Chromosome Banding Pattern

Chromosome Banding Pattern


In 1912, Winiwater was a successful attempt to count the number of human chromosomes. He was proposed that human chromosomes are 48 in women and 47 in man; in this number men having one X-chromosome and women having two X chromosome. Painter, in 1923, while examining the testicular material of man, observed a heteromorphic pair of sex chromosomes and proposed the XY mechanism of sex determination in man. Tjio & Levan (1956), cultured somatic cells from fibroblasts of human embryos and counted the human chromosome number as 46. This chromosome number was confirmed by Ford and Hamerton while working with testicular material in the same year. Tjio and Levan provided greatly improved techniques for chromosome preparations. Moorhead et al., (1960), described a simple method of culturing lymphocytes from human blood.

Karyotyping Human Chromosomes

For karyotyping of human chromosomes, venous blood is taken and blood leucocytes are stimulated to divide (by mitosis) in vitro by the addition of phytohaemagglutinin. Colchicine is added to arrest cell division at the metaphase stage. It is further treated with a hypotonic saline solution which results in swelling of cells and dispersal and better clarity of chromosomes for counting and morphological study. Thereafter, the material is stained (e.g., with Giemsa technique) to demonstrate the banding patterns of chromosomes. Finally, a suitable metaphase spread is photographed through a high-power microscope. The individual chromosomes are cut out from the photograph. The chromosomes are then arranged in an orderly fashion in homologous pairs to produce a standard arrangement, the karyotype.

To characterize a chromosome in the karyotype, the following parameters are used:
1. Shape of chromosome
2. Length of chromosome
3. Centromeric index, i.e., this index is expressed in the form of the ratio of the short arm length to the total chromosome length:
Centromeric index = (Short arm length)/(Total chromosome length)
For example, the centromeric index in a metacentric chromosome is 0.5.

4. Proportion of the arms, ie., it is the ratio between the long arm and short arm of the chromosome. This ratio is 1:1 in a typical metacentric chromosome.


Human metaphase chromosomes were first of all classified by a conference of cytogeneticists al Denver, Colorado in 1960 and is known as the Denver classification. To follow this classification, each of the 22 pairs of autosomes has been numbered from 1 to 22 according to their decreasing size. Patau (1960), divided the human chromosomes into the following seven groups designated A to G:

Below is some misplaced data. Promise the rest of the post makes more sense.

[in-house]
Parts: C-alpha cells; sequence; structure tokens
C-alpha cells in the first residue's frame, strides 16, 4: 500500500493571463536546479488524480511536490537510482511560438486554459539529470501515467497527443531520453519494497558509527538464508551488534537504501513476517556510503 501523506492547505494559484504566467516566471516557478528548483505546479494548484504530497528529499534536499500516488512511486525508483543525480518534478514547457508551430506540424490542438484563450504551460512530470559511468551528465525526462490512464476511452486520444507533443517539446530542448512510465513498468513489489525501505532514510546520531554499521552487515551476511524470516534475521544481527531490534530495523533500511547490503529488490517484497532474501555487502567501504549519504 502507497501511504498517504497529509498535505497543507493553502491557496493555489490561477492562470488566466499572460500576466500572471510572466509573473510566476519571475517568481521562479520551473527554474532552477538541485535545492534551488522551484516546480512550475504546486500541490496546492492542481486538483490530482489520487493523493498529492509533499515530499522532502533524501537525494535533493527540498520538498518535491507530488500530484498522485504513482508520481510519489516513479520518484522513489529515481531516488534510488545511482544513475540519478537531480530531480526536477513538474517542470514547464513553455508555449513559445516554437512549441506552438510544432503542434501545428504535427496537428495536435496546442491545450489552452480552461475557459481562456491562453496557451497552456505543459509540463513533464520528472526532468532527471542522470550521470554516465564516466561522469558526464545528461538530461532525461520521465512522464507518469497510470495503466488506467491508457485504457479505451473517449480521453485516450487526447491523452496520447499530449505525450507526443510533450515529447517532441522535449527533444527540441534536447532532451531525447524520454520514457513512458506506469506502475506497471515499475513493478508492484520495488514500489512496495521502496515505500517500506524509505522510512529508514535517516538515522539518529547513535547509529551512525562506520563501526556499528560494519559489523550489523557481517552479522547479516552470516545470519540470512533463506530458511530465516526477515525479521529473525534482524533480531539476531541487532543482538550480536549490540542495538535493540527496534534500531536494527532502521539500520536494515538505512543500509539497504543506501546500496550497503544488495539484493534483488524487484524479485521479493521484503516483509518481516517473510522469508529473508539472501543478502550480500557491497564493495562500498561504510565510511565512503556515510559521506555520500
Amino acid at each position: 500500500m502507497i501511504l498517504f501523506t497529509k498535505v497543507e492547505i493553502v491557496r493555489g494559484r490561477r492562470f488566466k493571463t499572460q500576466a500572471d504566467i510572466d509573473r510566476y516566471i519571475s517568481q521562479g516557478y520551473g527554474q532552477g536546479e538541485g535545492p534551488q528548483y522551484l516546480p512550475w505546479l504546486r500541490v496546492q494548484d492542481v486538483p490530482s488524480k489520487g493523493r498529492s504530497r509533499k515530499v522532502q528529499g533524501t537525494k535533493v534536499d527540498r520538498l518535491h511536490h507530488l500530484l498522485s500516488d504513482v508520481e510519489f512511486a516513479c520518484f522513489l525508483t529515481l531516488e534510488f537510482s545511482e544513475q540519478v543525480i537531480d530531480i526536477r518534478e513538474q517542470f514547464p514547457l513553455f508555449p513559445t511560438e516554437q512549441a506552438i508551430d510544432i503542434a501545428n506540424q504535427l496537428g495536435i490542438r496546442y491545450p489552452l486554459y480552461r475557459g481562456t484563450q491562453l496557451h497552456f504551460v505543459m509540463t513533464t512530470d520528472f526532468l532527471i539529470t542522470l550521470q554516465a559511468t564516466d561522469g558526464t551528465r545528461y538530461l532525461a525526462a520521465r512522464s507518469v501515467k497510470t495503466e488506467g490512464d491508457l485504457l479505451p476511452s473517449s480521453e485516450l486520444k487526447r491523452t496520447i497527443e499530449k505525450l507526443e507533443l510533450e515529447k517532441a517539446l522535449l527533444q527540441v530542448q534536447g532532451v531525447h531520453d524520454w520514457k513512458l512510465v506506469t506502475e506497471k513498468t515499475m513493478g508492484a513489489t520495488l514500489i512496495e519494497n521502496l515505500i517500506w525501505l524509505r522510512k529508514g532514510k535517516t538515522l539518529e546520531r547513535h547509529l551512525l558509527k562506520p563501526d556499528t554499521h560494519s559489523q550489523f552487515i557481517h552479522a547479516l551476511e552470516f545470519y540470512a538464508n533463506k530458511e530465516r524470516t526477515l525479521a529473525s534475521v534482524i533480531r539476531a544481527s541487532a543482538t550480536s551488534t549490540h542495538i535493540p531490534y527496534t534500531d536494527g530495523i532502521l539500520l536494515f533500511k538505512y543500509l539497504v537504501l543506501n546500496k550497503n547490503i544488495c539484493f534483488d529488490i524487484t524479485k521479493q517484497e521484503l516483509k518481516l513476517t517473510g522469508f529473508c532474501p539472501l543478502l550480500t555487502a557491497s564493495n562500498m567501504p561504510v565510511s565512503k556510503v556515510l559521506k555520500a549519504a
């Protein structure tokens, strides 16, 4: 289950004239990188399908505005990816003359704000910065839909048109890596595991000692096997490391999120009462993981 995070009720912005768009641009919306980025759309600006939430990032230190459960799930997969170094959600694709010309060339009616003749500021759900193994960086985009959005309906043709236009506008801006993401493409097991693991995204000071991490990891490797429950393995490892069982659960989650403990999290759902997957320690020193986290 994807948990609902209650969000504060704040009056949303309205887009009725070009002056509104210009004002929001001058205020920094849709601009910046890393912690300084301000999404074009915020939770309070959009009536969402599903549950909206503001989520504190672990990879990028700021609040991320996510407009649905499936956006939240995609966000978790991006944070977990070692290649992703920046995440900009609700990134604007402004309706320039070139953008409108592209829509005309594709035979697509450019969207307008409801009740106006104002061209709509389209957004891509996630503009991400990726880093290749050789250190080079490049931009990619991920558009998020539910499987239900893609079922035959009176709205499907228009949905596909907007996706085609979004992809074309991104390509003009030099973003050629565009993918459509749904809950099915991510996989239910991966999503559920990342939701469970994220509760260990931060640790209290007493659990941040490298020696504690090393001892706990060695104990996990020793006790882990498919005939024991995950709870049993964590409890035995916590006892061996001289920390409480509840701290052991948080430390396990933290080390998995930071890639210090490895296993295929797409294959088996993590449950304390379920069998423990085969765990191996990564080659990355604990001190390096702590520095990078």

1. A group: 1 to 3 pairs – Metacentric

2. B group: 4 to 5 pairs – Submetacentric

3. C group: 6 to 12 pairs – Submetacentric

4. D group: 13 to 15 pairs – Acrocentric

5. E group: 16 to 18 pairs – Submetacentric (16 is metacentric)

6. F group: 19 to 20 pairs – Melacentric

7. G group: 21 to 22 pairs – Acrocentric

Group A consists of the longest metacentric chromosomes. Group G consists of the shortest acrocentric chromosomes. These chromosomes have Satellites that correspond to nucleolar organizers. Chromosomes of group D also contain satellites. In males, group G includes a variable Y chromosome which lacks the satellites.

The X chromosome is a member of group C and can be identified by special banding or staining methods.


Recently banding techniques reveals structural details of chromosomes. The main banding techniques are identified by letters such as Q, G, C, R, T, F, and N bands :

1. Q Banding. It uses fluorescent dyes (such as quinacrine mustard) and identifies the so-called Q bands.

2. G Banding. It uses Giemsa slain and identifies the G bands. With G banding three major types of chromatin can be recognized-euchromatin, centromeric, and intercalary heterochromatin. The Q and G bands are generally similar and correspond to intercalary heterochromatin.

3. C Banding. It stains specifically centromeric constitutive heterochromatin.

4. R Banding. It gives a pattern that is the reverse of that of Q and G banding.

5. T Banding. It stains telomeres of chromosomes.

In some banding, techniques use the Feulgen stain (F bands) and another selective stain the nuclear organizers (N bands) which are localized in the satellite chromosomes 13, 14, 15, 21, and 22. G banding is also an important tool in the analysis of mammalian, avian, reptilian, and amphibians chromosomes.

Clinical Importance of Chromosome Banding

Since banding patterns are unique and constant for each normal chromosome, in case of a large number of chromosomal abnormalities, such as loss of a very small part, insertion of an additional segment, and addition of the whole chromosome can be easily recognized, e.g., cat-cry syndrome due to loss of small part of chromosome 5; down syndrome due to an extra chromosome 21.